A recent “Grey Matter” piece in the New York Times Sunday Review entitled “This Story Stinks” takes a look at the impact comments have on people’s perception of content (in this case, nanotechnology). The goal of the study being reported on was to better understand how civil and uncivil comments on blogs, digital newspapers, or other Internet hosted domains shape readers’ reactions and opinions.
They split up their study subjects into two samples, both of which read the same article on nanotechnology and then different sets of comments to the piece. The authors, Dominique Brossard and Dietram A. Scheufele write,
Half of our sample was exposed to civil reader comments and the other half to rude ones — though the actual content, length and intensity of the comments, which varied from being supportive of the new technology to being wary of the risks, were consistent across both groups. The only difference was that the rude ones contained epithets or curse words, as in: “If you don’t see the benefits of using nanotechnology in these kinds of products, you’re an idiot” and “You’re stupid if you’re not thinking of the risks for the fish and other plants and animals in water tainted with silver.”
The results were both surprising and disturbing. Uncivil comments not only polarized readers, but they often changed a participant’s interpretation of the news story itself.
In the civil group, those who initially did or did not support the technology — whom we identified with preliminary survey questions — continued to feel the same way after reading the comments. Those exposed to rude comments, however, ended up with a much more polarized understanding of the risks connected with the technology.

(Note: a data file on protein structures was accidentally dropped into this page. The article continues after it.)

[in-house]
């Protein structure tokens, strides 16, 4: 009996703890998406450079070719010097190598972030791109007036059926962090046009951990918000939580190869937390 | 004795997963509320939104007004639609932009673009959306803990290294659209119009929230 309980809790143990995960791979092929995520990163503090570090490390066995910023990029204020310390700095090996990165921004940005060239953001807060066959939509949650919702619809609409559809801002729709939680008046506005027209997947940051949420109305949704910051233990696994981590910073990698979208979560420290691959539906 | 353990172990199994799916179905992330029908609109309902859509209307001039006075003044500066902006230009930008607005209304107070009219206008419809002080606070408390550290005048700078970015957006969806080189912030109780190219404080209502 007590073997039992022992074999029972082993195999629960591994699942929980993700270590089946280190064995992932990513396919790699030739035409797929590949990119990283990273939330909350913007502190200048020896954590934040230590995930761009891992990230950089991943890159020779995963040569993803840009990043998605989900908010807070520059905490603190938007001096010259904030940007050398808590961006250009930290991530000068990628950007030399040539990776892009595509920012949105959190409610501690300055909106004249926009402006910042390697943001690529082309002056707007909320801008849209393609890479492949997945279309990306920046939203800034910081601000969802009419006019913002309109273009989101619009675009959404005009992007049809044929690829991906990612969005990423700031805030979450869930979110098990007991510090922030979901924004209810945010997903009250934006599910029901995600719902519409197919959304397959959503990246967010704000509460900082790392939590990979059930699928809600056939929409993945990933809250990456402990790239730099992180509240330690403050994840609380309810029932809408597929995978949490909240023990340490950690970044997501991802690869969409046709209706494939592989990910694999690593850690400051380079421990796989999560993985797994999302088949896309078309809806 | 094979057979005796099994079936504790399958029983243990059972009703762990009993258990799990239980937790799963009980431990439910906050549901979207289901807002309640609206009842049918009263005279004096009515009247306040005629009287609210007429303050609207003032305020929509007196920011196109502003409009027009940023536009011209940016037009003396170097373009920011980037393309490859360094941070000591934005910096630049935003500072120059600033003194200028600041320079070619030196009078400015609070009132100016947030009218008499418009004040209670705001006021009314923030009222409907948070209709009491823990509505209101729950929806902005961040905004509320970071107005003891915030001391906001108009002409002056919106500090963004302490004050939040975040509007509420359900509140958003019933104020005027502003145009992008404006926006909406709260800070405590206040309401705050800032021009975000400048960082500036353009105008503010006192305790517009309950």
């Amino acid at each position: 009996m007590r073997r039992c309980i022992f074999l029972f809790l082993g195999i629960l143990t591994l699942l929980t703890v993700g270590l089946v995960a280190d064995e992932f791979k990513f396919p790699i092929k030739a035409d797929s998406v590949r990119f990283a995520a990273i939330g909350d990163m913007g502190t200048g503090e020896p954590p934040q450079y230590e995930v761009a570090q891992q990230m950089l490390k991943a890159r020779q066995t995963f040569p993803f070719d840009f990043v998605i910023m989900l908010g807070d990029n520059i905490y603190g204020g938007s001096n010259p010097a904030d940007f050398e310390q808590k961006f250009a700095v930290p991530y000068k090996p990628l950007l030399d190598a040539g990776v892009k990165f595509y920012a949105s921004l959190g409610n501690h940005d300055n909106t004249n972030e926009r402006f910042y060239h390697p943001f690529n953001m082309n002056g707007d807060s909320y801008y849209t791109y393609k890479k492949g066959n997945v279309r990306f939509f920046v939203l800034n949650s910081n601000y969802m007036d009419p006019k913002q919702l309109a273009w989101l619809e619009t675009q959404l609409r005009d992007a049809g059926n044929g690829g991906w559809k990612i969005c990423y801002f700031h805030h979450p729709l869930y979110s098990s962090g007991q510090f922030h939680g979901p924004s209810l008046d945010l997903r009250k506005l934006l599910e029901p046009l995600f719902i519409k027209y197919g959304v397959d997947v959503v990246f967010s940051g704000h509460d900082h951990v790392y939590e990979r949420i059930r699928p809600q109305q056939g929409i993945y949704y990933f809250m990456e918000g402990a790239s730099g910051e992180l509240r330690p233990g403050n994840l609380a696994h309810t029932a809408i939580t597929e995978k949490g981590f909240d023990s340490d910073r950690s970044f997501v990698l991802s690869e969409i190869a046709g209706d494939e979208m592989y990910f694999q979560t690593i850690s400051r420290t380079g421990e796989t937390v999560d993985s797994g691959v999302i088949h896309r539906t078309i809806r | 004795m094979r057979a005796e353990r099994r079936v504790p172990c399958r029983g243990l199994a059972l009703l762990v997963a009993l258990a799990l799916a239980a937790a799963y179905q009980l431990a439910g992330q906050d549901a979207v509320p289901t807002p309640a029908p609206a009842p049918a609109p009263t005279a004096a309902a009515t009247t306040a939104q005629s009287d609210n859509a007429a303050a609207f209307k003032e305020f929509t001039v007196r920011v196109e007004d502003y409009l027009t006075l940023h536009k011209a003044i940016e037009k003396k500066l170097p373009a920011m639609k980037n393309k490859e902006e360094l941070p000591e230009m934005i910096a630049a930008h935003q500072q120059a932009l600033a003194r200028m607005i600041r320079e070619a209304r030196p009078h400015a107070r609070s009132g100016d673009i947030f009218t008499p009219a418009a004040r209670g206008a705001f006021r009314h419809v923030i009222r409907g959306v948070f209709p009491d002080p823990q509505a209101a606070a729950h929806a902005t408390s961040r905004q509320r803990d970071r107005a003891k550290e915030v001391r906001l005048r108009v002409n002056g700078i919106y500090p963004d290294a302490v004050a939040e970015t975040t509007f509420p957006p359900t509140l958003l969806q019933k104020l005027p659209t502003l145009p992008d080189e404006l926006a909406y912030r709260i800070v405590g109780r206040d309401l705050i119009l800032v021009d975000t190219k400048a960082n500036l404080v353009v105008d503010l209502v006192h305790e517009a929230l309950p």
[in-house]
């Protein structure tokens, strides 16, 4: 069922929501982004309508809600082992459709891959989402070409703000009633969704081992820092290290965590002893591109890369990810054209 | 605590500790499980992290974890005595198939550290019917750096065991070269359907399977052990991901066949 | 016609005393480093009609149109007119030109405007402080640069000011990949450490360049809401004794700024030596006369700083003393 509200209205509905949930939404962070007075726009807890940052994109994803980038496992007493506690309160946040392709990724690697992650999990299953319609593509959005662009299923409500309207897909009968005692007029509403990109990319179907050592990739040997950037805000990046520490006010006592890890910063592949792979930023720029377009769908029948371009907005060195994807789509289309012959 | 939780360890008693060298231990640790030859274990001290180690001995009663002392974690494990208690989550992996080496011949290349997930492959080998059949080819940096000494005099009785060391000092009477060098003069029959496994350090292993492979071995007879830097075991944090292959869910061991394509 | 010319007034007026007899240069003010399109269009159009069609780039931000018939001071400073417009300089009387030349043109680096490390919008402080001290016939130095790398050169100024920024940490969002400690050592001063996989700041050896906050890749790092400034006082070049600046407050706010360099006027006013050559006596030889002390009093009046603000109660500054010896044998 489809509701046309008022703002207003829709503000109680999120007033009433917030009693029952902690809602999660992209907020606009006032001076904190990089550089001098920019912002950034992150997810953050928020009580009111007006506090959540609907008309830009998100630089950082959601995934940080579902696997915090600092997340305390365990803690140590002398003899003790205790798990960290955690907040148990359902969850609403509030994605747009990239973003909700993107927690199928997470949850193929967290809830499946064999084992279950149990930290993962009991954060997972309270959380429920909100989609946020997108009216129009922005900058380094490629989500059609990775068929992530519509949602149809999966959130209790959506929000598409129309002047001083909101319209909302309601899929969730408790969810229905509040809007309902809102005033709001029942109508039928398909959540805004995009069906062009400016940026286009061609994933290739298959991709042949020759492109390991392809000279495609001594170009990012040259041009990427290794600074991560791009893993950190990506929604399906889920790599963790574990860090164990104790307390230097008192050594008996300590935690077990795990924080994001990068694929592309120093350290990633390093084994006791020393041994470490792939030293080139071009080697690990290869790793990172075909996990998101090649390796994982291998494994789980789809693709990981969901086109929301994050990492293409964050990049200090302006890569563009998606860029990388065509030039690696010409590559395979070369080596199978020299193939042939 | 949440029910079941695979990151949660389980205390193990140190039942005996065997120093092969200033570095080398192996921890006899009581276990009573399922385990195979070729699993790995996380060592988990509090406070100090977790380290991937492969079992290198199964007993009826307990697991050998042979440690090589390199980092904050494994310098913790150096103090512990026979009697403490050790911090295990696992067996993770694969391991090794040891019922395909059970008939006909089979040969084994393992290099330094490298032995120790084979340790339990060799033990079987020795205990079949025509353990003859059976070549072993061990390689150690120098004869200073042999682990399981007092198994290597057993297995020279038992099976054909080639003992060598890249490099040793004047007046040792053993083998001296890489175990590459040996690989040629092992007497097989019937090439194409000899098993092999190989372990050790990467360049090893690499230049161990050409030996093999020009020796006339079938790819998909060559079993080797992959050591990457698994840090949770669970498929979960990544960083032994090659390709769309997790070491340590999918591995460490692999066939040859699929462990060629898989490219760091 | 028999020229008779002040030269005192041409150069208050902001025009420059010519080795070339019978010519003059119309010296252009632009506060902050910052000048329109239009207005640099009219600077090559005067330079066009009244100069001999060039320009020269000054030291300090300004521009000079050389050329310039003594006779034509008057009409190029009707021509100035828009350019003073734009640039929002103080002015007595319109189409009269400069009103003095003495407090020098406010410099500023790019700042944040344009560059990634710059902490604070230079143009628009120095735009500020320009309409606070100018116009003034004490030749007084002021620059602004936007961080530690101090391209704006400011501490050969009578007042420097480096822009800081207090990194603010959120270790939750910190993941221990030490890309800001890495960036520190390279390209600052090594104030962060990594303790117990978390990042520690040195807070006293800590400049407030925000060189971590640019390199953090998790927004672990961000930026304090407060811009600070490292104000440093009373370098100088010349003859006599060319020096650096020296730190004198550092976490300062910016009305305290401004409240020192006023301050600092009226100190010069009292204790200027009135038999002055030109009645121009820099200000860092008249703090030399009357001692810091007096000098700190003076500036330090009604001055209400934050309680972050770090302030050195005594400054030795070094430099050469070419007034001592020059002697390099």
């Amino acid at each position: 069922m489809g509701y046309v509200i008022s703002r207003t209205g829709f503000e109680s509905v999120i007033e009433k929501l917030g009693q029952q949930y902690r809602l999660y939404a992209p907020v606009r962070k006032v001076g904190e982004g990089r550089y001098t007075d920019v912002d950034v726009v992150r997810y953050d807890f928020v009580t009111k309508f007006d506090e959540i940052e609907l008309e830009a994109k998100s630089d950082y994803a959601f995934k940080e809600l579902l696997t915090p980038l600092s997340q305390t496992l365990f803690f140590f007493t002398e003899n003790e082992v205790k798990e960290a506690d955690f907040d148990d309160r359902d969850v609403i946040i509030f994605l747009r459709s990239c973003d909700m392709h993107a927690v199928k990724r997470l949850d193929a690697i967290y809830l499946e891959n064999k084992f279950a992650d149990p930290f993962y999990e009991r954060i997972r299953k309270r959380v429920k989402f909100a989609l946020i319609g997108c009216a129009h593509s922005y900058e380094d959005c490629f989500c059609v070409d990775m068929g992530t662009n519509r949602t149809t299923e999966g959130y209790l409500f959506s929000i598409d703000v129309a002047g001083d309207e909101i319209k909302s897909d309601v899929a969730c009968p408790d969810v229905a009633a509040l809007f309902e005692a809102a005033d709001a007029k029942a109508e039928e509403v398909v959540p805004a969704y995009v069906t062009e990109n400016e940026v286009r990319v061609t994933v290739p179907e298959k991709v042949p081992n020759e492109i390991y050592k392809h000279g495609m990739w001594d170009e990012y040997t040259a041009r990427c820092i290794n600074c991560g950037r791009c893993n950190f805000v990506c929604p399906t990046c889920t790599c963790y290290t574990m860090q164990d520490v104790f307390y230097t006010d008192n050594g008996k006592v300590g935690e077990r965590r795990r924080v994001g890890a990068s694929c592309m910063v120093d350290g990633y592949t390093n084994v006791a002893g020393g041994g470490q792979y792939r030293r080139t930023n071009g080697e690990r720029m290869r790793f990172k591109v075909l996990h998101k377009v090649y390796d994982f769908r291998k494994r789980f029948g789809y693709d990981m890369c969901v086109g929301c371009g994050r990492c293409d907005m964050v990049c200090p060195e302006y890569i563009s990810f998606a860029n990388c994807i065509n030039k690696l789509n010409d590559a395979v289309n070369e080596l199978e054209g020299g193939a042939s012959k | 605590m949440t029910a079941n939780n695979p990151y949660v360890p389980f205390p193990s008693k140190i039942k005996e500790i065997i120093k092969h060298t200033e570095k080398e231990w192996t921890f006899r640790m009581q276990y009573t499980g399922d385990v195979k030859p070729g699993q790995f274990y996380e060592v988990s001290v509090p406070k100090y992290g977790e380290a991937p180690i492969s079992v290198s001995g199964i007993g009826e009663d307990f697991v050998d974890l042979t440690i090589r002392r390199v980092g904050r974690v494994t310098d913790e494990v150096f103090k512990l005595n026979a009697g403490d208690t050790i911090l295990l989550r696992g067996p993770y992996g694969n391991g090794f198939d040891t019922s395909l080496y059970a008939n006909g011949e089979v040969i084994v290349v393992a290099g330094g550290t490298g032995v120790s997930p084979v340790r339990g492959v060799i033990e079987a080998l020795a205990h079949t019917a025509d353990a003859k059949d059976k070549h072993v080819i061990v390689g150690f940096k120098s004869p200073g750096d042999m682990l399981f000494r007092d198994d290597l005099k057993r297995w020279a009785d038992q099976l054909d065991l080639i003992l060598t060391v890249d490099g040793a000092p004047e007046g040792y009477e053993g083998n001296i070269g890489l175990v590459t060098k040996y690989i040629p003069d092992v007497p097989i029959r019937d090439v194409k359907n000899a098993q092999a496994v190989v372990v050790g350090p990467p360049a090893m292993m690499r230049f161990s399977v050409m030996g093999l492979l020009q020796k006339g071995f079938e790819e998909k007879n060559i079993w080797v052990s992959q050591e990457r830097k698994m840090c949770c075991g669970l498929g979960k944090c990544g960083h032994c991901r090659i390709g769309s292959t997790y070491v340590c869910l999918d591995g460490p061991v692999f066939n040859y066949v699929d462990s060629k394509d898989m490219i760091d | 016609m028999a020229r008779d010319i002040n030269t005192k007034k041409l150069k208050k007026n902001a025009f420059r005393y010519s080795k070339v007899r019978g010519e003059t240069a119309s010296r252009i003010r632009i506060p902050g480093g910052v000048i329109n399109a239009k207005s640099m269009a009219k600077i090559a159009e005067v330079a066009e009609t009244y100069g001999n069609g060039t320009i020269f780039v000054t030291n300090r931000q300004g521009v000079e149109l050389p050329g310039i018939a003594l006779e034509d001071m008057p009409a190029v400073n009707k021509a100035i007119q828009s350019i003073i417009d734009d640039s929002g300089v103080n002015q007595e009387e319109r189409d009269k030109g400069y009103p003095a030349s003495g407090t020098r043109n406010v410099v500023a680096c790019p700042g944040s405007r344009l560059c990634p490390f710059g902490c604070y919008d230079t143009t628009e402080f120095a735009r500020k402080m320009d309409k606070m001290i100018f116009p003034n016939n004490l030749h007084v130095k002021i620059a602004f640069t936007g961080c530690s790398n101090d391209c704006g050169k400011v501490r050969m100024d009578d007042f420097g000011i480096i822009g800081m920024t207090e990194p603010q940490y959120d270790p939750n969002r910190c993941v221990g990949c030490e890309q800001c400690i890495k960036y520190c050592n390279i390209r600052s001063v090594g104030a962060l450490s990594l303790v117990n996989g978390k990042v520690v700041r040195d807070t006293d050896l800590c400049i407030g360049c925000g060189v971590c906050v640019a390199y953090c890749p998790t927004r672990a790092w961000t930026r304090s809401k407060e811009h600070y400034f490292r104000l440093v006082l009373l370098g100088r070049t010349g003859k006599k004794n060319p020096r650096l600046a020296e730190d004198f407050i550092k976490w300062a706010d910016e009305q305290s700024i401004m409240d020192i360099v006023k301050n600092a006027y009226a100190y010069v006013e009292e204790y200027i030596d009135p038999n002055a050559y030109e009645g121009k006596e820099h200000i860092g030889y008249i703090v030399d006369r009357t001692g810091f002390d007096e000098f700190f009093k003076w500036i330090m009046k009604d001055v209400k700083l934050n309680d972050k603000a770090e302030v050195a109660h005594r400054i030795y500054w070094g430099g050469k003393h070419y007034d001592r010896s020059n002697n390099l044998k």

While the focus of this particular study was on Internet user comments, and on a very specific subject topic, it would not be hard to see how these micro trends might play out in schools and classrooms.
Do student comments influence how other students perceive an activity, information, or learning experience?
Can civil or incivil discussions supplement or distort students’ perceptions of knowledge, opinions, and even themselves?
To these questions, I would resoundingly answer, “YES!”
The language of schools and learning communities very much shape the culture, attitudes and norms of any particular institution or group. If our goal is the cultivation of life-long learners who are capable of collaboration, creativity, and effective communication toward solving problems, civility must not only be embraced by schools as a worthwhile theory, but actively taught, modeled and practiced.
As this study suggests, incivility breeds polarization. And as we have seen all too often in Washington D.C., polarization breeds paralysis. Before “achievement,” we must consider the intellectual, social, and emotional well-being of each and every student and stop at nothing to ensure students feel safe to listen, share, and learn.